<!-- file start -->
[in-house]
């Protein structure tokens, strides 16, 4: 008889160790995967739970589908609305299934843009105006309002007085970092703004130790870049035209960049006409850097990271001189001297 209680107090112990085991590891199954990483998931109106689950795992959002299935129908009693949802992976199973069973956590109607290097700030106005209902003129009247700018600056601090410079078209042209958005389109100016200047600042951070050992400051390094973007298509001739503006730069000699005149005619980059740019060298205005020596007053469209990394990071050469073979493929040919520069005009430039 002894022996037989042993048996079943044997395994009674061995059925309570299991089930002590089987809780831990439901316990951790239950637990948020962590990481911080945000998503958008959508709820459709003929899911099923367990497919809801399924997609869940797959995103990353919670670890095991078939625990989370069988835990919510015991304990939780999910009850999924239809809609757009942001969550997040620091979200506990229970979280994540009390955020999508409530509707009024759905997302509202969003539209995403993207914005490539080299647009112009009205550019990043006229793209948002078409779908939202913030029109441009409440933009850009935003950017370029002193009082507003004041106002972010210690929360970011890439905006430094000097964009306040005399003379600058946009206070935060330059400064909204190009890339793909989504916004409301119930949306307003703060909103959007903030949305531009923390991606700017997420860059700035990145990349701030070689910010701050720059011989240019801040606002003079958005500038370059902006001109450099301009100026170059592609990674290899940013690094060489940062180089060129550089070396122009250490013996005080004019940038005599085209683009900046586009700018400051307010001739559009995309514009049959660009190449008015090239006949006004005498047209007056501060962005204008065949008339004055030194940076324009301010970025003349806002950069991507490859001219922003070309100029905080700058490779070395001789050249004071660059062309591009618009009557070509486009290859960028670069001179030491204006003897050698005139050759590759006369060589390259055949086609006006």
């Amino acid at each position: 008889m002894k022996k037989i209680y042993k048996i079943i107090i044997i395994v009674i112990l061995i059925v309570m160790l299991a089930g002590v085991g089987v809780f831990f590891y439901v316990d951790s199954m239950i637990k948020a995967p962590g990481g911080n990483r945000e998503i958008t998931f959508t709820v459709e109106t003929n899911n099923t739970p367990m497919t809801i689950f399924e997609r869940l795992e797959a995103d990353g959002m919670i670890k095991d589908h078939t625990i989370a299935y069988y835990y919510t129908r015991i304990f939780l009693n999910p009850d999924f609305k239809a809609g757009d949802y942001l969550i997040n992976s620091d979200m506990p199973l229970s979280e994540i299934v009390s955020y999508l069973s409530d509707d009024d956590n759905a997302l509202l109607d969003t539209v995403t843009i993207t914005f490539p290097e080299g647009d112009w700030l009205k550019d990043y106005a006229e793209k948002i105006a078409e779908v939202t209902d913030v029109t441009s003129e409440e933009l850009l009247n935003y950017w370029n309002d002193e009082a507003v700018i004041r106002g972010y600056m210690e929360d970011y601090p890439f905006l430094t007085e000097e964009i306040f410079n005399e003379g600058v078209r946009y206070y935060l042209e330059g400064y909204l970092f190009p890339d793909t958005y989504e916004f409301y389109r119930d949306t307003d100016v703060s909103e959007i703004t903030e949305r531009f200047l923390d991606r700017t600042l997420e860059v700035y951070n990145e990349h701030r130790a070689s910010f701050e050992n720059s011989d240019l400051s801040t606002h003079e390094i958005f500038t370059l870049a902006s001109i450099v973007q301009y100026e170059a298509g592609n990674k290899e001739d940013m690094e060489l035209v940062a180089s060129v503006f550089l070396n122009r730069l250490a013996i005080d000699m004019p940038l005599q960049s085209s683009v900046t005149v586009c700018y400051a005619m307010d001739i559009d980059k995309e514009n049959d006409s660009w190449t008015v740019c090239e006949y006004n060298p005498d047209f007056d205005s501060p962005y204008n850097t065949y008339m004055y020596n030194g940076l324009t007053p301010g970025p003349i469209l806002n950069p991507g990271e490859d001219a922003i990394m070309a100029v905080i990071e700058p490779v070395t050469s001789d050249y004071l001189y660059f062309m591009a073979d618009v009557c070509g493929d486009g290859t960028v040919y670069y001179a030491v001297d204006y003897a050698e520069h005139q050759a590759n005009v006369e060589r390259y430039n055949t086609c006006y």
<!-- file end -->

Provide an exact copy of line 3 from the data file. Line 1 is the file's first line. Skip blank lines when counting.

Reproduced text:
């Amino acid at each position: 008889m002894k022996k037989i209680y042993k048996i079943i107090i044997i395994v009674i112990l061995i059925v309570m160790l299991a089930g002590v085991g089987v809780f831990f590891y439901v316990d951790s199954m239950i637990k948020a995967p962590g990481g911080n990483r945000e998503i958008t998931f959508t709820v459709e109106t003929n899911n099923t739970p367990m497919t809801i689950f399924e997609r869940l795992e797959a995103d990353g959002m919670i670890k095991d589908h078939t625990i989370a299935y069988y835990y919510t129908r015991i304990f939780l009693n999910p009850d999924f609305k239809a809609g757009d949802y942001l969550i997040n992976s620091d979200m506990p199973l229970s979280e994540i299934v009390s955020y999508l069973s409530d509707d009024d956590n759905a997302l509202l109607d969003t539209v995403t843009i993207t914005f490539p290097e080299g647009d112009w700030l009205k550019d990043y106005a006229e793209k948002i105006a078409e779908v939202t209902d913030v029109t441009s003129e409440e933009l850009l009247n935003y950017w370029n309002d002193e009082a507003v700018i004041r106002g972010y600056m210690e929360d970011y601090p890439f905006l430094t007085e000097e964009i306040f410079n005399e003379g600058v078209r946009y206070y935060l042209e330059g400064y909204l970092f190009p890339d793909t958005y989504e916004f409301y389109r119930d949306t307003d100016v703060s909103e959007i703004t903030e949305r531009f200047l923390d991606r700017t600042l997420e860059v700035y951070n990145e990349h701030r130790a070689s910010f701050e050992n720059s011989d240019l400051s801040t606002h003079e390094i958005f500038t370059l870049a902006s001109i450099v973007q301009y100026e170059a298509g592609n990674k290899e001739d940013m690094e060489l035209v940062a180089s060129v503006f550089l070396n122009r730069l250490a013996i005080d000699m004019p940038l005599q960049s085209s683009v900046t005149v586009c700018y400051a005619m307010d001739i559009d980059k995309e514009n049959d006409s660009w190449t008015v740019c090239e006949y006004n060298p005498d047209f007056d205005s501060p962005y204008n850097t065949y008339m004055y020596n030194g940076l324009t007053p301010g970025p003349i469209l806002n950069p991507g990271e490859d001219a922003i990394m070309a100029v905080i990071e700058p490779v070395t050469s001789d050249y004071l001189y660059f062309m591009a073979d618009v009557c070509g493929d486009g290859t960028v040919y670069y001179a030491v001297d204006y003897a050698e520069h005139q050759a590759n005009v006369e060589r390259y430039n055949t086609c006006y």